Next, we expand this as a power series of \(\hbar\). This is why it is called *semiclassical*: so far we have been using full quantum mechanics, but now we are treating \(\hbar\) as a parameter which controls the strength of quantum effects:

\[\begin{aligned} \chi(x) = \chi_0(x) + \frac{\hbar}{i} \chi_1(x) + \frac{\hbar^2}{i^2} \chi_2(x) + ... \end{aligned}\]

The heart of the WKB approximation is its assumption that quantum effects are sufficiently weak (i.e. \(\hbar\) is small enough) that we only need to consider the first two terms, or, more specifically, that we only go up to \(\hbar\), not \(\hbar^2\) or higher. Inserting the first two terms of this expansion into the equation:

\[\begin{aligned} \pm \frac{\hbar}{i} \chi_0' &= p^2 - \chi_0^2 - 2 \frac{\hbar}{i} \chi_0 \chi_1 \end{aligned}\]

Where we have discarded all terms containing \(\hbar^2\). At order \(\hbar^0\), we then get the expected classical result for \(\chi_0(x)\):

\[\begin{aligned} 0 = p^2 - \chi_0^2 \quad \implies \quad \chi_0(x) = p(x) \end{aligned}\]

While at order \(\hbar\), we get the following quantum-mechanical correction:

\[\begin{aligned} \pm \frac{\hbar}{i} \chi_0' = - 2 \frac{\hbar}{i} \chi_0 \chi_1 \quad \implies \quad \chi_1(x) = \mp \frac{1}{2} \frac{\chi_0'(x)}{\chi_0(x)} \end{aligned}\]

Therefore, our approximated wave function \(\psi(x)\) currently looks like this:

\[\begin{aligned} \psi(x) &\approx \psi(0) \exp\!\Big( \!\pm\! \frac{i}{\hbar} \int \chi_0(x) \dd{x} \Big) \exp\!\Big( \!\pm\! \int \chi_1(x) \dd{x} \Big) \end{aligned}\]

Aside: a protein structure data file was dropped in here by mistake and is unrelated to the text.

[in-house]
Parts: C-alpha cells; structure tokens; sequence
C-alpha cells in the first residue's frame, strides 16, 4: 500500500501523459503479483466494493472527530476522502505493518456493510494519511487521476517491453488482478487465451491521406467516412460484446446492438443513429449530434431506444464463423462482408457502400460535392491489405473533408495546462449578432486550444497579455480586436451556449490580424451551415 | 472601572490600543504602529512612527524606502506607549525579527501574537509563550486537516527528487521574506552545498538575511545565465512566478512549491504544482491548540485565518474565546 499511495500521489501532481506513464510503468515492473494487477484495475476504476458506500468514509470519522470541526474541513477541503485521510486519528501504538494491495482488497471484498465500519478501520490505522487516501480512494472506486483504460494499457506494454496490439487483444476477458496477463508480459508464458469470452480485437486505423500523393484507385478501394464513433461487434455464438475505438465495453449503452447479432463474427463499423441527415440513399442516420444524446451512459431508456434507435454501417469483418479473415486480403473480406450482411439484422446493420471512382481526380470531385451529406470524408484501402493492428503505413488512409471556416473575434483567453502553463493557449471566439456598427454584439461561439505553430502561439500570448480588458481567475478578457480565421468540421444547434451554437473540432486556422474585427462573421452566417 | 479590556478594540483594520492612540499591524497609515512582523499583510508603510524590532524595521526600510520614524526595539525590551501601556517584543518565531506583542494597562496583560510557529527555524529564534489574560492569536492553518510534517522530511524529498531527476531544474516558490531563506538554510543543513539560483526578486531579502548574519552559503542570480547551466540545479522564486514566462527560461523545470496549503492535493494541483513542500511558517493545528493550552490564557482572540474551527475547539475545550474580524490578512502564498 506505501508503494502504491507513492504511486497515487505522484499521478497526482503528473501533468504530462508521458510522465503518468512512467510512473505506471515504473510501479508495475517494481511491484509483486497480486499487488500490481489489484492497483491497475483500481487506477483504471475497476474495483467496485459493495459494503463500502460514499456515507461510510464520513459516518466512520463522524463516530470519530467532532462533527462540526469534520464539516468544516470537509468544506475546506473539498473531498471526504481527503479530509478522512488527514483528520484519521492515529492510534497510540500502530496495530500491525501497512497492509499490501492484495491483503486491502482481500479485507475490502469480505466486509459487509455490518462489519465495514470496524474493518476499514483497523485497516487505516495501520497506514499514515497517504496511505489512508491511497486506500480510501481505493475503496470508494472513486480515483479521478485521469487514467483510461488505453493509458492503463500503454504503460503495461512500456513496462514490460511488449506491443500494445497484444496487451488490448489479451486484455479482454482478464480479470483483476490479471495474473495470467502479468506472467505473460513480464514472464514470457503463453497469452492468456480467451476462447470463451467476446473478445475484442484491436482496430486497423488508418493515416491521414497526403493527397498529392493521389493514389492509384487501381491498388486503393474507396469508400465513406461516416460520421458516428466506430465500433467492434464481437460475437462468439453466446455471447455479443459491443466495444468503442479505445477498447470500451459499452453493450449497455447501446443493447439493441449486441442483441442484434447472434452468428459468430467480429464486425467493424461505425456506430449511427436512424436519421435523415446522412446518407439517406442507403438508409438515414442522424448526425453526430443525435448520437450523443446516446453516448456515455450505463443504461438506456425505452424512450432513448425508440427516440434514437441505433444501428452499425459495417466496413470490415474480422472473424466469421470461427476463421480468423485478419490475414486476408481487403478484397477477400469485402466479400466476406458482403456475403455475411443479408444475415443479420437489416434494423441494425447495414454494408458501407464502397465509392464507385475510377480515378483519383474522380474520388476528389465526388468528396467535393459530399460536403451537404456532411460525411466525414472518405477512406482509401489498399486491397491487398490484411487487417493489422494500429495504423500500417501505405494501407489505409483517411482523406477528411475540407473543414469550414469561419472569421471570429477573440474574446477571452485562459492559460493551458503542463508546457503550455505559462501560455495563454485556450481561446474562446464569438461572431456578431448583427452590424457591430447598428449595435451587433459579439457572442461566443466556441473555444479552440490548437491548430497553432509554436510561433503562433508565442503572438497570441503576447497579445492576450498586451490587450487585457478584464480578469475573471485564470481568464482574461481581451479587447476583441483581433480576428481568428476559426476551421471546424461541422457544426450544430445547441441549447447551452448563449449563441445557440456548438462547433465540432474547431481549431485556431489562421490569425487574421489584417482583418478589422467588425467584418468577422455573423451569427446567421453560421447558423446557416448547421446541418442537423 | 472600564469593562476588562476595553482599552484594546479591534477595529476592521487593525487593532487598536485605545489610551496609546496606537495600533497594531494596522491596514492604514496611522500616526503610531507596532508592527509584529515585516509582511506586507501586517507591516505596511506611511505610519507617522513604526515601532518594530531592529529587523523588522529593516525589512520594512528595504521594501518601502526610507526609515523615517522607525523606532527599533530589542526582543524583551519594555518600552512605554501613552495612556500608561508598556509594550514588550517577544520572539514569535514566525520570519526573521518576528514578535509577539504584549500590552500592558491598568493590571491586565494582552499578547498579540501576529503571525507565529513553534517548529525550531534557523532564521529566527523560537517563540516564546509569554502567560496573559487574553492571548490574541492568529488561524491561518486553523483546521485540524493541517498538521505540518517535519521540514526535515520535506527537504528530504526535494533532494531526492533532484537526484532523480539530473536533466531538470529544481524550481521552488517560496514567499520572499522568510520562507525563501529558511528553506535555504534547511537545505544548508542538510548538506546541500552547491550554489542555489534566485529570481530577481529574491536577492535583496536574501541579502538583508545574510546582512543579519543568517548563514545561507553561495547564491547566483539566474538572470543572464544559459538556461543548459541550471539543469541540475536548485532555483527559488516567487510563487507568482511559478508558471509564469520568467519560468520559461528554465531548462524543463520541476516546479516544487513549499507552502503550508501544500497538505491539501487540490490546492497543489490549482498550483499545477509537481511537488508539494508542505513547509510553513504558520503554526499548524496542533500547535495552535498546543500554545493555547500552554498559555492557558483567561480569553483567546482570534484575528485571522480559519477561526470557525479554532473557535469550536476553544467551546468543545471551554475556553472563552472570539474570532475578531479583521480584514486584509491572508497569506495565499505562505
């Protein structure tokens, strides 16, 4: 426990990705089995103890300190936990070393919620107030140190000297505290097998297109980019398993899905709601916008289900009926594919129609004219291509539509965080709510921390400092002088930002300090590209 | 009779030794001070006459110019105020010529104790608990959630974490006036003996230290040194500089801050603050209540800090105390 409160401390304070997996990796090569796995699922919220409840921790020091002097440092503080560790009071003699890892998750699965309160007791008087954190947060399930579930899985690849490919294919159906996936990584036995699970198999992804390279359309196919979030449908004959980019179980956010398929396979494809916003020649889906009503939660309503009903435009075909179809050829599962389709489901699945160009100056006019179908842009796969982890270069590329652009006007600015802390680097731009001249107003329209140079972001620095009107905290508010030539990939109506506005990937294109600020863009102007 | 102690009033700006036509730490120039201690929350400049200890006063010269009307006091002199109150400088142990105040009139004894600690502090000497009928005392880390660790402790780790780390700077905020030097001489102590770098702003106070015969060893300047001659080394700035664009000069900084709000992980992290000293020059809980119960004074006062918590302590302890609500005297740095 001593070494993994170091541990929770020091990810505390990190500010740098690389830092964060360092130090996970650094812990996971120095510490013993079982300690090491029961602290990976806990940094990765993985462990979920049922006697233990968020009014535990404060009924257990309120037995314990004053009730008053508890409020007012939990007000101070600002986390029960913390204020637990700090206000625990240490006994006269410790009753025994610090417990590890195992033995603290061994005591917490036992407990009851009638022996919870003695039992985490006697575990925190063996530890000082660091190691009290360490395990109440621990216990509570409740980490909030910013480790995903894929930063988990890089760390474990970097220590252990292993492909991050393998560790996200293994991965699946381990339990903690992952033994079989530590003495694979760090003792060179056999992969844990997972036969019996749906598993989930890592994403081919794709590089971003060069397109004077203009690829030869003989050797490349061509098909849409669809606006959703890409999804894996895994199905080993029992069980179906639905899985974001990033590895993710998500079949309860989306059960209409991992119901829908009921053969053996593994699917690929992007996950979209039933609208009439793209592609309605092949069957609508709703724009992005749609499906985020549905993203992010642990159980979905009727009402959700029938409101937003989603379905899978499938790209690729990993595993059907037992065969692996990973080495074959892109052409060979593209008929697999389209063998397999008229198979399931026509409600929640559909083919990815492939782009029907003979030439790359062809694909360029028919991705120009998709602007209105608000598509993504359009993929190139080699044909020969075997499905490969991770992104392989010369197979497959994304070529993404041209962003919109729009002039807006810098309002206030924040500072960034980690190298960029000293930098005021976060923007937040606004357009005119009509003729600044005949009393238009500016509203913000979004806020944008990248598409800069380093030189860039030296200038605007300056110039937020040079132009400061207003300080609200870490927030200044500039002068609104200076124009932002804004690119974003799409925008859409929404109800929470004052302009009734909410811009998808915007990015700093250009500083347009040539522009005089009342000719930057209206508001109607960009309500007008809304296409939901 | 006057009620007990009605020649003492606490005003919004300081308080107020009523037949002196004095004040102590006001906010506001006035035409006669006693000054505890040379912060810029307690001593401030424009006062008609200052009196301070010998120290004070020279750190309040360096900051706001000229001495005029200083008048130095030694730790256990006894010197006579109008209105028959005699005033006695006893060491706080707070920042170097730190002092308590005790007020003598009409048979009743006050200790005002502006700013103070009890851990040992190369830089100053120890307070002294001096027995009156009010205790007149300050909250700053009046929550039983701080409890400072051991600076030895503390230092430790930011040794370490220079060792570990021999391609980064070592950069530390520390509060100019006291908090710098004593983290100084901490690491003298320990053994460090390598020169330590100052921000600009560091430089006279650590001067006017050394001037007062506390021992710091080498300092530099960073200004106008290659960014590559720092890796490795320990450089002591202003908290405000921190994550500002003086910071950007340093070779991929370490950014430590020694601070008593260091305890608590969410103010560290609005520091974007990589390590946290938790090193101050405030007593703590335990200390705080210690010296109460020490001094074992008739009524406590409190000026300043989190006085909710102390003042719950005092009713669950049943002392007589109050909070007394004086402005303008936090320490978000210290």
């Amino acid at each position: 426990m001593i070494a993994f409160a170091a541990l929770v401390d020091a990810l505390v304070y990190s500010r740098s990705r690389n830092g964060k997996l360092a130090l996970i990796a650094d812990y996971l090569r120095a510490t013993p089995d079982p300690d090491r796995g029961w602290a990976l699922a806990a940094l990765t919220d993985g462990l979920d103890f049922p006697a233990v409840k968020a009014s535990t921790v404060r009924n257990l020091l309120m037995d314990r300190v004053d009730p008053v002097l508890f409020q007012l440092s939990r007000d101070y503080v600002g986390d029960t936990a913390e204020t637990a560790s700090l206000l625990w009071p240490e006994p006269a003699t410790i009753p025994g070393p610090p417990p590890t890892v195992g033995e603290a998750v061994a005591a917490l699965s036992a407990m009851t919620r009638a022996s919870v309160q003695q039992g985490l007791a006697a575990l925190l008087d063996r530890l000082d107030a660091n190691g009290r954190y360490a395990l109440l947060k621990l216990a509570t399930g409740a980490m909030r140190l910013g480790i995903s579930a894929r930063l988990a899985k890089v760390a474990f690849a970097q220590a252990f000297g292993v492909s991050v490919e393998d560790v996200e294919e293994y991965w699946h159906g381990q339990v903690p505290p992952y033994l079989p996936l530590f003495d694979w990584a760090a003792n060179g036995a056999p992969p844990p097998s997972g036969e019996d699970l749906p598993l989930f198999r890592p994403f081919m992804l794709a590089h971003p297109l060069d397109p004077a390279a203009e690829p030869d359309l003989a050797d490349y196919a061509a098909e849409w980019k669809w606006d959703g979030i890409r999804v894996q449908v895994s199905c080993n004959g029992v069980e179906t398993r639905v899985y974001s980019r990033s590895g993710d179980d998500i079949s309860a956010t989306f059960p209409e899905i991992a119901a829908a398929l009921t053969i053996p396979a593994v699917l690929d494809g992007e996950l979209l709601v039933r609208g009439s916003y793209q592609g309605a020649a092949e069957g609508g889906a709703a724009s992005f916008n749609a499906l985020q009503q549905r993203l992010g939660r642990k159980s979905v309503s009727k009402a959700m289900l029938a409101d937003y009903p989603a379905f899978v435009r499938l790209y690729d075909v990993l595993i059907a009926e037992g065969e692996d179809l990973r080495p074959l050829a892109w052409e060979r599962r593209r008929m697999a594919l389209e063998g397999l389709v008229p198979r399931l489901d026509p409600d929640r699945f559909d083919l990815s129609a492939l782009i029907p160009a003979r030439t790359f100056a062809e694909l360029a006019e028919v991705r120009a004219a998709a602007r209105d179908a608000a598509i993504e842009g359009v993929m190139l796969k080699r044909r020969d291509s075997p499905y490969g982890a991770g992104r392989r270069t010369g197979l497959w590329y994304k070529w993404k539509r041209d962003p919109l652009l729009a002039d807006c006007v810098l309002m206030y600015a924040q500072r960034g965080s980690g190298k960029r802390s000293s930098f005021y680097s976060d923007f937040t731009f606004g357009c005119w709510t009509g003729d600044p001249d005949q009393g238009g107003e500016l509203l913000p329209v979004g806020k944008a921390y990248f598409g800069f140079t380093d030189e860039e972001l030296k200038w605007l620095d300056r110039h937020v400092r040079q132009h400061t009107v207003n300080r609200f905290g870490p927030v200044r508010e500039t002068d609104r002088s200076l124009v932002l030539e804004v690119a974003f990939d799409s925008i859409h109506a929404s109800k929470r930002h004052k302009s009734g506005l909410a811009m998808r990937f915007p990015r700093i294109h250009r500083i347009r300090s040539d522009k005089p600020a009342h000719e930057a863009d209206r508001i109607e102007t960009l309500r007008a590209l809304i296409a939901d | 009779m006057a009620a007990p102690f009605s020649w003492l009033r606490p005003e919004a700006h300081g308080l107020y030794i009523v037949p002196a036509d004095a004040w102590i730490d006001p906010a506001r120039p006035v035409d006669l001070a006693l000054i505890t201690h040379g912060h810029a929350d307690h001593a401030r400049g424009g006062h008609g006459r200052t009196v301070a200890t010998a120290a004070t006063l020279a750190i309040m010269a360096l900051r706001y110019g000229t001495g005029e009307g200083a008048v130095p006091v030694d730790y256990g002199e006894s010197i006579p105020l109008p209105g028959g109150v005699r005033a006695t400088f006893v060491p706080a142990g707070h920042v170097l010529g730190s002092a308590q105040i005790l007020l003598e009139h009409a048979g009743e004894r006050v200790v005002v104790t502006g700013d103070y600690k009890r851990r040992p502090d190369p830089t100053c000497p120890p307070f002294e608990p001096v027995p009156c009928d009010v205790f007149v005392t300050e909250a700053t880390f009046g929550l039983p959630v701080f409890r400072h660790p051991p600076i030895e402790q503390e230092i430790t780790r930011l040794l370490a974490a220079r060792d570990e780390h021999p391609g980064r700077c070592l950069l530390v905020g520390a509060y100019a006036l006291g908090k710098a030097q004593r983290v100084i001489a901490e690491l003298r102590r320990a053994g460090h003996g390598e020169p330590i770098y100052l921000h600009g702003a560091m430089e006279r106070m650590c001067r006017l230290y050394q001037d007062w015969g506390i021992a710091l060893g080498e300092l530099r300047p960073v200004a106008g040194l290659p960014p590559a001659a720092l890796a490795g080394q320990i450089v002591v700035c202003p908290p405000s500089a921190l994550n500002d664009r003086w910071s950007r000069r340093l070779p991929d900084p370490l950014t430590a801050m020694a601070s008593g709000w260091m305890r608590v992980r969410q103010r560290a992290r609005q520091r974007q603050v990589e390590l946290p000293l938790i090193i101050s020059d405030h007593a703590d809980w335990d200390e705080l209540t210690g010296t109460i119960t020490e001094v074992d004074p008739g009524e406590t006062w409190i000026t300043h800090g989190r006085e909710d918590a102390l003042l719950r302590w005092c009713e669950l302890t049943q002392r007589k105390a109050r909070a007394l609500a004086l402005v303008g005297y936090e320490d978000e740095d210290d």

We can reduce the latter exponential using integration by substitution:

\[\begin{aligned} \exp\!\Big( \!\pm\! \int \chi_1(x) \dd{x} \Big) &= \exp\!\Big( \!-\! \frac{1}{2} \int \frac{\chi_0'(x)}{\chi_0(x)} \dd{x} \Big) = \exp\!\Big( \!-\! \frac{1}{2} \int \frac{1}{\chi_0}\:d\chi_0 \Big) \\ &= \exp\!\Big( \!-\! \frac{1}{2} \ln\!\big(\chi_0(x)\big) \Big) = \frac{1}{\sqrt{\chi_0(x)}} = \frac{1}{\sqrt{p(x)}} \end{aligned}\]

In the WKB approximation for \(E > V\), the solution \(\psi(x)\) is thus given by:

\[\begin{aligned} \boxed{ \psi(x) \approx \frac{A}{\sqrt{p(x)}} \exp\!\Big( \!\pm\! \frac{i}{\hbar} \int p(x) \dd{x} \Big) } \end{aligned}\]

What if \(E < V\)? In classical mechanics, this is not allowed; a ball cannot simply go through a potential bump without the necessary energy. However, in quantum mechanics, particles can **tunnel** through barriers.

Conveniently, all we need to change for the WKB approximation is to let the momentum take imaginary values:

\[\begin{aligned} p(x) = \sqrt{2 m (E - V(x))} = i \sqrt{2 m (V(x) - E)} \end{aligned}\]

And then take the absolute value in the appropriate place in front of \(\psi(x)\):

\[\begin{aligned} \boxed{ \psi(x) \approx \frac{A}{\sqrt{|p(x)|}} \exp\!\Big( \!\pm\! \frac{i}{\hbar} \int p(x) \dd{x} \Big) } \end{aligned}\]

In the classical region (\(E > V\)), the wave function oscillates, and in the quantum-mechanical region (\(E < V\)) it is exponential. Note that for \(E \approx V\) the approximation breaks down, due to the appearance of \(p(x)\) in the denominator.